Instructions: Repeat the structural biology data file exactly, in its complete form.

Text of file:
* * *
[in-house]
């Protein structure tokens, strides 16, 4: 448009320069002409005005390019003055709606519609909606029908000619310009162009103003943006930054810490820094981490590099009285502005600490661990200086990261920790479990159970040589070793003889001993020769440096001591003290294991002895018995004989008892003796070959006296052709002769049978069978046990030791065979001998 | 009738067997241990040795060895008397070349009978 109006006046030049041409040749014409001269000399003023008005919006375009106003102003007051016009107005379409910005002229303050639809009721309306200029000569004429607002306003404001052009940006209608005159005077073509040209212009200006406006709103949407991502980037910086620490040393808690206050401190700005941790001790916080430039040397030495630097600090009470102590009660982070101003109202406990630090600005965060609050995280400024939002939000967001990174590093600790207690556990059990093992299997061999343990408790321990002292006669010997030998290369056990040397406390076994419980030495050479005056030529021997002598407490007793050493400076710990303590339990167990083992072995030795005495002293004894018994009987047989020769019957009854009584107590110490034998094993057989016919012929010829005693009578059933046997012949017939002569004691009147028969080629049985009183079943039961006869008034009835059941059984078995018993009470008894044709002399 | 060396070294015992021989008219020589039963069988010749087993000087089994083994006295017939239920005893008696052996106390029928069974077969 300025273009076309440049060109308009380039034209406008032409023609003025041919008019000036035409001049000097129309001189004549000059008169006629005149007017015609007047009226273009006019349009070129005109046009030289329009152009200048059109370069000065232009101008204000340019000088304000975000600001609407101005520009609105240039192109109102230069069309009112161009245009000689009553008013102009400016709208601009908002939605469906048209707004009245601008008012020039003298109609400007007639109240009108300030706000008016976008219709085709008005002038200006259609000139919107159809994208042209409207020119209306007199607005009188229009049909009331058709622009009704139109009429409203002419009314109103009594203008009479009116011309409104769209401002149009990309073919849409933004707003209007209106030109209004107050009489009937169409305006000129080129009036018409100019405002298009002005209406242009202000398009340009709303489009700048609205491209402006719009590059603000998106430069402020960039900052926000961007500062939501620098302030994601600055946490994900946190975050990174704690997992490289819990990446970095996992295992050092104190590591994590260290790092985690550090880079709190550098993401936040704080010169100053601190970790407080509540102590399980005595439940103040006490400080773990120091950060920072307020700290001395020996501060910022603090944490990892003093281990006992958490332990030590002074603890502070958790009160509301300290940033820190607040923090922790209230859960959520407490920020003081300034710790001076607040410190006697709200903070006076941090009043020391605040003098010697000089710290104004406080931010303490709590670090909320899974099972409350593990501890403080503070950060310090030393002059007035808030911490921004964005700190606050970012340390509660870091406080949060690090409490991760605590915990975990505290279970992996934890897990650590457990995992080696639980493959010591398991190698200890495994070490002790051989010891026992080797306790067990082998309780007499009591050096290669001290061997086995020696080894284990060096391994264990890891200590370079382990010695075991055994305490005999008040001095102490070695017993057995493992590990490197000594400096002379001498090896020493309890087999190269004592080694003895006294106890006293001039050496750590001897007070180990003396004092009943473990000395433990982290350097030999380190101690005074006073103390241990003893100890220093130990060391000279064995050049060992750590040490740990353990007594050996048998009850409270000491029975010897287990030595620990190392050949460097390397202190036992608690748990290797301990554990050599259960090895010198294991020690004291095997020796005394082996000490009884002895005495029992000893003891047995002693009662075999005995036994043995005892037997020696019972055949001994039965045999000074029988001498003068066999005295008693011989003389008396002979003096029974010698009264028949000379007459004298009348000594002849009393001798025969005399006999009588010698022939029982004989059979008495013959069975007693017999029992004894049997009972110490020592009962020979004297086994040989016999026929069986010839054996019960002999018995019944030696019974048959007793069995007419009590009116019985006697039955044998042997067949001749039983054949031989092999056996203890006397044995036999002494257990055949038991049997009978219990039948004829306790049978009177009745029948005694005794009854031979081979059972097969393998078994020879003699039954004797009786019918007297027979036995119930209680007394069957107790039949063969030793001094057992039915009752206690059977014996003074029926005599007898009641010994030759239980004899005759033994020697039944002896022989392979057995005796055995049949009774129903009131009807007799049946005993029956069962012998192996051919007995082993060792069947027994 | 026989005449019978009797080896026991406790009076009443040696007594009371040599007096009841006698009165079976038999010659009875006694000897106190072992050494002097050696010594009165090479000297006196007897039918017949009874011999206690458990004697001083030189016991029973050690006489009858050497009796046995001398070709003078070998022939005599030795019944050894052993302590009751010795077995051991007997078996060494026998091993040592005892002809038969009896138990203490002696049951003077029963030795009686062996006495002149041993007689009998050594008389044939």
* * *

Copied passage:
[in-house]
């Protein structure tokens, strides 16, 4: 448009320069002409005005390019003055709606519609909606029908000619310009162009103003943006930054810490820094981490590099009285502005600490661990200086990261920790479990159970040589070793003889001993020769440096001591003290294991002895018995004989008892003796070959006296052709002769049978069978046990030791065979001998 | 009738067997241990040795060895008397070349009978 109006006046030049041409040749014409001269000399003023008005919006375009106003102003007051016009107005379409910005002229303050639809009721309306200029000569004429607002306003404001052009940006209608005159005077073509040209212009200006406006709103949407991502980037910086620490040393808690206050401190700005941790001790916080430039040397030495630097600090009470102590009660982070101003109202406990630090600005965060609050995280400024939002939000967001990174590093600790207690556990059990093992299997061999343990408790321990002292006669010997030998290369056990040397406390076994419980030495050479005056030529021997002598407490007793050493400076710990303590339990167990083992072995030795005495002293004894018994009987047989020769019957009854009584107590110490034998094993057989016919012929010829005693009578059933046997012949017939002569004691009147028969080629049985009183079943039961006869008034009835059941059984078995018993009470008894044709002399 | 060396070294015992021989008219020589039963069988010749087993000087089994083994006295017939239920005893008696052996106390029928069974077969 300025273009076309440049060109308009380039034209406008032409023609003025041919008019000036035409001049000097129309001189004549000059008169006629005149007017015609007047009226273009006019349009070129005109046009030289329009152009200048059109370069000065232009101008204000340019000088304000975000600001609407101005520009609105240039192109109102230069069309009112161009245009000689009553008013102009400016709208601009908002939605469906048209707004009245601008008012020039003298109609400007007639109240009108300030706000008016976008219709085709008005002038200006259609000139919107159809994208042209409207020119209306007199607005009188229009049909009331058709622009009704139109009429409203002419009314109103009594203008009479009116011309409104769209401002149009990309073919849409933004707003209007209106030109209004107050009489009937169409305006000129080129009036018409100019405002298009002005209406242009202000398009340009709303489009700048609205491209402006719009590059603000998106430069402020960039900052926000961007500062939501620098302030994601600055946490994900946190975050990174704690997992490289819990990446970095996992295992050092104190590591994590260290790092985690550090880079709190550098993401936040704080010169100053601190970790407080509540102590399980005595439940103040006490400080773990120091950060920072307020700290001395020996501060910022603090944490990892003093281990006992958490332990030590002074603890502070958790009160509301300290940033820190607040923090922790209230859960959520407490920020003081300034710790001076607040410190006697709200903070006076941090009043020391605040003098010697000089710290104004406080931010303490709590670090909320899974099972409350593990501890403080503070950060310090030393002059007035808030911490921004964005700190606050970012340390509660870091406080949060690090409490991760605590915990975990505290279970992996934890897990650590457990995992080696639980493959010591398991190698200890495994070490002790051989010891026992080797306790067990082998309780007499009591050096290669001290061997086995020696080894284990060096391994264990890891200590370079382990010695075991055994305490005999008040001095102490070695017993057995493992590990490197000594400096002379001498090896020493309890087999190269004592080694003895006294106890006293001039050496750590001897007070180990003396004092009943473990000395433990982290350097030999380190101690005074006073103390241990003893100890220093130990060391000279064995050049060992750590040490740990353990007594050996048998009850409270000491029975010897287990030595620990190392050949460097390397202190036992608690748990290797301990554990050599259960090895010198294991020690004291095997020796005394082996000490009884002895005495029992000893003891047995002693009662075999005995036994043995005892037997020696019972055949001994039965045999000074029988001498003068066999005295008693011989003389008396002979003096029974010698009264028949000379007459004298009348000594002849009393001798025969005399006999009588010698022939029982004989059979008495013959069975007693017999029992004894049997009972110490020592009962020979004297086994040989016999026929069986010839054996019960002999018995019944030696019974048959007793069995007419009590009116019985006697039955044998042997067949001749039983054949031989092999056996203890006397044995036999002494257990055949038991049997009978219990039948004829306790049978009177009745029948005694005794009854031979081979059972097969393998078994020879003699039954004797009786019918007297027979036995119930209680007394069957107790039949063969030793001094057992039915009752206690059977014996003074029926005599007898009641010994030759239980004899005759033994020697039944002896022989392979057995005796055995049949009774129903009131009807007799049946005993029956069962012998192996051919007995082993060792069947027994 | 026989005449019978009797080896026991406790009076009443040696007594009371040599007096009841006698009165079976038999010659009875006694000897106190072992050494002097050696010594009165090479000297006196007897039918017949009874011999206690458990004697001083030189016991029973050690006489009858050497009796046995001398070709003078070998022939005599030795019944050894052993302590009751010795077995051991007997078996060494026998091993040592005892002809038969009896138990203490002696049951003077029963030795009686062996006495002149041993007689009998050594008389044939």